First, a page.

Here’s what chained-CPI really means: Up to $849 less for someone who retired in 2001

April 11, 2013

To hear critics tell it, President Obama's plan to cut Social Security by adopting a new inflation measure is a major attack on the elderly. Rep. Greg Walden (R-Ore.), the head of the National Republican Congressional Committee, called it a "a shocking attack on seniors," while Sen. Elizabeth Warren (D-Mass.) sent an e-mail to supporters declaring, "'chained CPI' is just a fancy way to say 'cut benefits for seniors, the permanently disabled, and orphans.'"

Here are the facts. Chained-CPI does mean that Social Security beneficiaries will see their benefits cut. Imagine a person born in 1936 who retired in 2001, at age 65. For simplicity, let's assume they're eligible for the maximum benefit. Given that the cap was below $30,000 a year as recently as 1980, it's not inconceivable that a middle or upper-middle class person with steadily increasing earnings since 1958 would be in this situation.

Their initial benefit would have been $1,538 a month, or $18,456 a year. Under existing law, they would have gotten a series of cost-of-living adjustments (COLAs). By 2013, COLAs would have increased this person's annual benefit to $24,689.49. However, under chained CPI, it would be $23,820.19, a decrease of $869.30. That's a 3.5 percent cut in benefits. And, of course, a 3.5 percent cut in income matters a lot more when you're barely clearing $20,000 a year than it does when you're making a regular middle-class salary.

There would be other complications as well. Kenneth Stewart, an economist in the Division of Consumer Prices and Price Indexes at the Bureau of Labor Statistics (BLS), is one of the guys who computes the various CPIs every month. He notes that one benefit of CPI-W and other unchained CPIs is that they are final upon issuance. That is, the numbers are never revised. Two weeks after this month ends, BLS will release the April 2013 CPI, and that will always and forever be the April 2013 CPI.

Not so for chained CPI. "The chained CPI-U is subject to revision because we don't get the actual expenditure data until 1 or 2 years later," he notes. For example, in 2005 we had access to final chained CPI data for 2003, and only interim data for 2004. If we were to adopt chained CPI, we'd either have to use incomplete data, or else wait until we had final data to implement COLAs, which would further compound the cuts. The former, of course, would reduce the accuracy of the measure, a feature that proponents often tout.

For that reason, critics of chained CPI have sometimes promoted the CPI-E, an experimental index meant to measure price changes within products bought by the elderly. Because it's experimental and simply a result of reweighing the existing CPI measures to more heavily account for goods like housing and health care, the BLS doesn't publish the data on its website, but it's available upon request. Stewart, who helped develop CPI-E, explains that it's an unchained measure, and because of that its numbers don't need to be revised.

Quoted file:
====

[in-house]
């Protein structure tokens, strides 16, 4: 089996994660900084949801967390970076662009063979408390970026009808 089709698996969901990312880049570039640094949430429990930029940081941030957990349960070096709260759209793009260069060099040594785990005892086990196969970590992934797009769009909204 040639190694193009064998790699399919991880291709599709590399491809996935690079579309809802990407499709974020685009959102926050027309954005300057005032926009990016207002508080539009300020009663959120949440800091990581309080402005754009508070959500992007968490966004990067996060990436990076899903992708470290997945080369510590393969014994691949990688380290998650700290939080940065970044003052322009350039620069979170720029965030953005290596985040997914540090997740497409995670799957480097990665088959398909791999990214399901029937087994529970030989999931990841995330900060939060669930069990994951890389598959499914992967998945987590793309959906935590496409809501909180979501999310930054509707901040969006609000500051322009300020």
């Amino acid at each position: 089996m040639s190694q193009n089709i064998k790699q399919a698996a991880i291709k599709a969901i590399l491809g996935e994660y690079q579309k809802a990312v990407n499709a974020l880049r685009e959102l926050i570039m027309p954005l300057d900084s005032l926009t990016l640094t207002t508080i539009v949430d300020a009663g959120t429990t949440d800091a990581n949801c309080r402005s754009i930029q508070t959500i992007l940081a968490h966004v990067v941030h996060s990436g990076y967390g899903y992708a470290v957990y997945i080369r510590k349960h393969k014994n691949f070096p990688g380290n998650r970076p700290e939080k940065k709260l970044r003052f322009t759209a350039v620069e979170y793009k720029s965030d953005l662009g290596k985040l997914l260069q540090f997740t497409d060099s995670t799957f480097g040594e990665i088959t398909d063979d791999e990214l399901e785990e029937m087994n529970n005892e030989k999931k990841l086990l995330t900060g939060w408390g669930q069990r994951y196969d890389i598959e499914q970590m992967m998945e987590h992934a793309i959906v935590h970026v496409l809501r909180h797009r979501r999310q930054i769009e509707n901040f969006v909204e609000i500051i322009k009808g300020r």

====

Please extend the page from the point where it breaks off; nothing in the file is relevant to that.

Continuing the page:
In the mid-2000s, the housing bubble and boom in health-care prices meant that CPI-E, which weights both more heavily, rose faster than conventional inflation measures. In 2008, for instance, adopting CPI-E as Social Security's inflation measure would have given our hypothetical retiree $327.88 more a year. However, since the housing bubble burst and health-care prices started slowing in growth, that effect has diminished. "Medical care inflation has been relatively subdued," Stewart says. "Shelter prices have also been very tame in, really, the last seven or eight years." As a result, in 2013 CPI-E would have resulted in only $56 in additional annual benefits for our test retiree.

The measure is not without its disadvantages. The biggest, noted by the Committee for a Responsible Federal Budget's Adam Rosenberg and Marc Goldwein here, is that a third of Social Security beneficiaries are not elderly. If the goal is to accurately represent inflation for beneficiaries, you'd also have to look at spending patterns among survivors and the disabled, which would be a considerable new project. Also, CPI-E uses a small sample size as it relies on the same sample that normal CPI does. To bring it from the experimental phase to become ready for prime time, that'd need to change. "We'd have to do a lot of research as to where those folks are shopping, what exactly they're buying, and what prices they're paying," Stewart says. "It's very difficult and costly to measure."

But ultimately, the question of which you prefer likely has more to do with whether you think Social Security benefits need to be pared back to ensure the program's long-run solvency, or whether you think the elderly need, if anything, a benefit bump. Those are policy questions, not technical ones, and all the debate in the world about chained CPIs and CPI-Es relative methodological merits won't resolve them.

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Brad Plumer · April 11, 2013